Featured Image (Credits ISRO)

Wednesday, July 31, 2013

ISRO Rendezvous & Docking experiment Update

As mentioned previously on this blog, ISRO has been working on a rendezvous and docking (RVD) experiment mission involving two IMS (Indian Micro Satellite) series spacecrafts. ISAC, a ISRO centre, has been involved in developing navigation and guidance algorithm for RVD. In this experiment, two IMS Spacecrafts, one designated as target and the other designated as chaser, will be launched by a PSLV launcher into two slightly different orbits. There will be no communication link between the target and chaser during the far range rendezvous phase in which relative separation between the spacecrafts will be around 50km to 5km range and this phase will be a ground guided phase. In the docking phase of the mission, docking sensors such as Laser Range Finder during the relative separation of 5 km to 0.25km, Docking Camera during the relative separation of 300m to 1m ,Visual Camera for real time imaging during the relative separation of 1m to docking will be used respectively.

For the purpose of testing and verification of vision based docking algorithms before a real world implementation is carried out, ISRO has developed a 3D simulation environment that is being used to simulate docking phase of the mission. A snap of the simulation is presented in the Figure below.

3D Simulation of Chaser and Target to test vision based RVD. (credit ISRO, [1])
Targeted Applications of RVD: RVD technology is one of many enabling technologies for ISRO's human space flight program. Another promising application of this technology will be increasing age of ISRO's satellites like that from IRS, INSAT and IRNSS systems. RVD technology will allow a resupply (fuel, power pack etc) spacecraft to dock with a satellite in orbit and allow for replenishment of fuel and power pack, thereby increasing satellites age. To facilitate this, as per my research, ISRO has been designing its newest satellite bus called I-6K, which is a unified bus with modular design ,multi EV panels and scalable structure (Bus module & payload module). A modular design will allow easy and fast replacement of bus module in the orbit by the resupply space craft. The resupply spacecraft might itself be a new bus module (with fuel, power pack etc.) that will dock with the payload module in the orbit after the old bus module undocks. 

I-6K Concept Art.

[1] Gladwin J, et al., Performance Evaluation of a Vision Sensor in 3D Virtual Environment for Rendezvous and Docking Application.

Monday, July 29, 2013

Coming together of ISRO & NASA

ISRO and NASA are coming together to harness their strengths in building a satellite for a scientific mission. The mission involves measuring and characterization of carbon/biomass distribution on earth. The satellite will carry a Synthetic Aperture Radar (SAR) operating in dual frequency, L and S bands. NASA will contribute L band electronics and ISRO's contribution will be S band electronics. The satellite will most probably be based on ISRO's IRS bus and will be launched using ISRO's workhorse PSLV. This might be just the beginning of what could be a long term relationship between ISRO and NASA, based on the lines of  ISRO and CNES  partnership.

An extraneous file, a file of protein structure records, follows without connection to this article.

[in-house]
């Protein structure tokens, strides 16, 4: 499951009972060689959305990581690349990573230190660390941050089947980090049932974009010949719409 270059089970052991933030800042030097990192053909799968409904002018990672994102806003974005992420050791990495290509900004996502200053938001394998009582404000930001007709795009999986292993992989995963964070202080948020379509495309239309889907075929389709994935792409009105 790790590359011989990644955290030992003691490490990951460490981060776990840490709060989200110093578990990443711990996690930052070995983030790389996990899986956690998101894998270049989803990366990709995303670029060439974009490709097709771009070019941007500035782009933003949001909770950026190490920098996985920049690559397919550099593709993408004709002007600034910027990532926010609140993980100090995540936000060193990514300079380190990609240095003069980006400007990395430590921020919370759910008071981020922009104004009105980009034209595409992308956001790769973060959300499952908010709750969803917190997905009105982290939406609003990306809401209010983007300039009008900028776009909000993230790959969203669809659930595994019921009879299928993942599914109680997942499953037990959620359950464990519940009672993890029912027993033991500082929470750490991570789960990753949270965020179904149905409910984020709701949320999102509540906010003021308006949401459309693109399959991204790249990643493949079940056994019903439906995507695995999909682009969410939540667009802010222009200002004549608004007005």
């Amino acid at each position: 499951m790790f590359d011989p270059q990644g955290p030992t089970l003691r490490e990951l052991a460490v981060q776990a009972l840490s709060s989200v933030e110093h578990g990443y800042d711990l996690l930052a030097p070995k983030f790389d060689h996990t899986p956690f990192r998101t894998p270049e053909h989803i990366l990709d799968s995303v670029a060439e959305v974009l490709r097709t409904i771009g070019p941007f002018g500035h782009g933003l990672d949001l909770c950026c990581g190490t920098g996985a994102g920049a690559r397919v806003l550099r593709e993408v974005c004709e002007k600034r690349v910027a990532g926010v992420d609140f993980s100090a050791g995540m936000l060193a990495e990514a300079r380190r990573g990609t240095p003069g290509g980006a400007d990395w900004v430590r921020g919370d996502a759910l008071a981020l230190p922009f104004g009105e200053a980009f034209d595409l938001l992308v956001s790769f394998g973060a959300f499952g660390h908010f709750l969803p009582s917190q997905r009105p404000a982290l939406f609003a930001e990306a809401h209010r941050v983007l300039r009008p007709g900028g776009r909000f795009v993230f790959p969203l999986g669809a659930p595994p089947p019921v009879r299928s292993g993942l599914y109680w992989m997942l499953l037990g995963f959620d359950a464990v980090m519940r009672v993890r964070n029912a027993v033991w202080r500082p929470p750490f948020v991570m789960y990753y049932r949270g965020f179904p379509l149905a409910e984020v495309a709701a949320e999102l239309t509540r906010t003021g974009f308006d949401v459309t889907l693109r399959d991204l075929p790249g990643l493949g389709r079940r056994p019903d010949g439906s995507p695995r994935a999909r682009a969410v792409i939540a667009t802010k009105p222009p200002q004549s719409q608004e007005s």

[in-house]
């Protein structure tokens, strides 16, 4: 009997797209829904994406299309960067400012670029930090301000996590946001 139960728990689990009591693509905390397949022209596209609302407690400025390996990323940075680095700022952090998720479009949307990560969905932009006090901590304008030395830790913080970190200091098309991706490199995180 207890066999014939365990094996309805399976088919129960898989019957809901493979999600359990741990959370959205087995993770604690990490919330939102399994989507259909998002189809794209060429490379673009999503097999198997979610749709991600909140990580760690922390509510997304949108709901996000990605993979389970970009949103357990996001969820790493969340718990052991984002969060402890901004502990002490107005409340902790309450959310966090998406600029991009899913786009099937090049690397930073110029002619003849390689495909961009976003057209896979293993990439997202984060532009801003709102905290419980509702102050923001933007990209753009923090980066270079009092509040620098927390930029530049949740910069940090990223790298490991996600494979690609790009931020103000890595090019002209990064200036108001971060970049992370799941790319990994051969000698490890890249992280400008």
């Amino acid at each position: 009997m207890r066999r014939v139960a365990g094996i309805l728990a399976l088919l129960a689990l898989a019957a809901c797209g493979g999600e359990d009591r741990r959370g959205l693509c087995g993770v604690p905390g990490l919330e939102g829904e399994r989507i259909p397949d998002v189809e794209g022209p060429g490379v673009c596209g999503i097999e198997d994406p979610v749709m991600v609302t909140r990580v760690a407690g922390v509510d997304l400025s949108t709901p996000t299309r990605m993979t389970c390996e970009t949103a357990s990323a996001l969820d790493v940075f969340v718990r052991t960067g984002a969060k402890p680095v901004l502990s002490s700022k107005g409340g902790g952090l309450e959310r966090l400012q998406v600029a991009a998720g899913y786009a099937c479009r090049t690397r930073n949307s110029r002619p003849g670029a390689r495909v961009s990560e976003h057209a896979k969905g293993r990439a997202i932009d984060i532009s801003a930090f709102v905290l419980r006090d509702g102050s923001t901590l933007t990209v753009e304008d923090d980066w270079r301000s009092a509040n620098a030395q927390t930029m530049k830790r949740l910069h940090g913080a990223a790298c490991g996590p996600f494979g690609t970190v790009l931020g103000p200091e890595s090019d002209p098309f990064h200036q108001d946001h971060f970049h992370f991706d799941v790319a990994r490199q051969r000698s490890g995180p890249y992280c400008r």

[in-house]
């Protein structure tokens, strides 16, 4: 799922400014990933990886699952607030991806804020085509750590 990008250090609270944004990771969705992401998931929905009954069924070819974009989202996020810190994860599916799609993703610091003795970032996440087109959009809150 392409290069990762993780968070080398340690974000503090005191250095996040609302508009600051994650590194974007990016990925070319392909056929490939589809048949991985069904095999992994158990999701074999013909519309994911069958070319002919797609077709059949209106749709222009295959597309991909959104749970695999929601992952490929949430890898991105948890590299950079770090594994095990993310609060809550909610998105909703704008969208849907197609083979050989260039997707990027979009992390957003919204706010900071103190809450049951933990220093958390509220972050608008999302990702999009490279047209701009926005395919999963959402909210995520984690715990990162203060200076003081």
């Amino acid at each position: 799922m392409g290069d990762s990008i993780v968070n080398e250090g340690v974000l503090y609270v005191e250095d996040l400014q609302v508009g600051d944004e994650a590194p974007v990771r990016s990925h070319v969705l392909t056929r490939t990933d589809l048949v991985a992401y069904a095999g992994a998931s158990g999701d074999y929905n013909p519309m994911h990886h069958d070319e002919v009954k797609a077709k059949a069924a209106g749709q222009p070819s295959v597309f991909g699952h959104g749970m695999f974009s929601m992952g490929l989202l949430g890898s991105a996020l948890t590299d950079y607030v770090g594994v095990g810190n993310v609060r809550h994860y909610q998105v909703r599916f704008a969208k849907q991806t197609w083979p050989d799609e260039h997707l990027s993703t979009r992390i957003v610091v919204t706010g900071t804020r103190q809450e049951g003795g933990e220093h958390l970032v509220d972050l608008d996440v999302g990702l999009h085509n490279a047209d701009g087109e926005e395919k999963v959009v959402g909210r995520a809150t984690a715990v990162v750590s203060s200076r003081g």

ISRO has experience of designing dual band (L & S) SAR. Chandrayaan-2 will carrying one such dual band SAR. 

ISRO Dual band (L & S) SAR for CHandrayaan-2 (credit ISRO)

An abstract of a poster about the joint mission:

A Dual-frequency Spaceborne SAR Mission Concept for Carbon Disturbance Measurements and Characterization
Paul A Rosen, Jet Propulsion Laboratory, (Presenter)
Ralph Dubayah, University of Maryland,
Bradford H Hager, Massachusetts Institute of Technology,
Ian Joughin, University of Washington, 
Since the 2007 National Academy of Science “Decadal Survey” report “Earth Science and Applications from Space: National Imperatives for the Next Decade and Beyond,” the National Aeronautics and Space Administration (NASA) has been studying concepts for a Synthetic Aperture Radar (SAR) mission to determine Earth change in three disciplines – ecosystems, solid earth, and cryospheric sciences. One of the most promising and original concepts involves an innovative international partnership between NASA and the Indian Space Research Organization (ISRO). Previous NASA concepts had focused on exploiting an L-band array-fed reflector SAR configuration that enabled > 200 km swath at full SAR resolution and full polarimetry simultaneously in order to meet requirements in all three disciplines. The electronics in this design are relatively compact, allowing for straightforward addition of feed array elements at other frequencies. As the partnership concept with ISRO developed, it became clear that flying dual L- and S-band SAR capabilities, with L-band electronics supplied by NASA and S-band electronics by ISRO, would satisfy science and application requirements of the US and India. A dual-frequency fully polarimetric SAR with the potential for global coverage every 12 days would offer unprecedented capability that researchers could exploit in new and exciting ways. The joint NASA/ISRO science requirements being formulated for ecosystems cover biomass disturbance, agriculture, wetlands and coastal processes, alpine vegetation, and high-resolution soil moisture. The two wavelength system has a number of advantages, including extending the sensitivity of biomass change and regrowth measurements to lower levels of biomass, improved classification of vegetation types, and possibilities for improved vegetation structure estimates, as well as mitigation of ionospheric effects. This poster will provide an overview of the conceptual system and highlight some of the anticipated science products.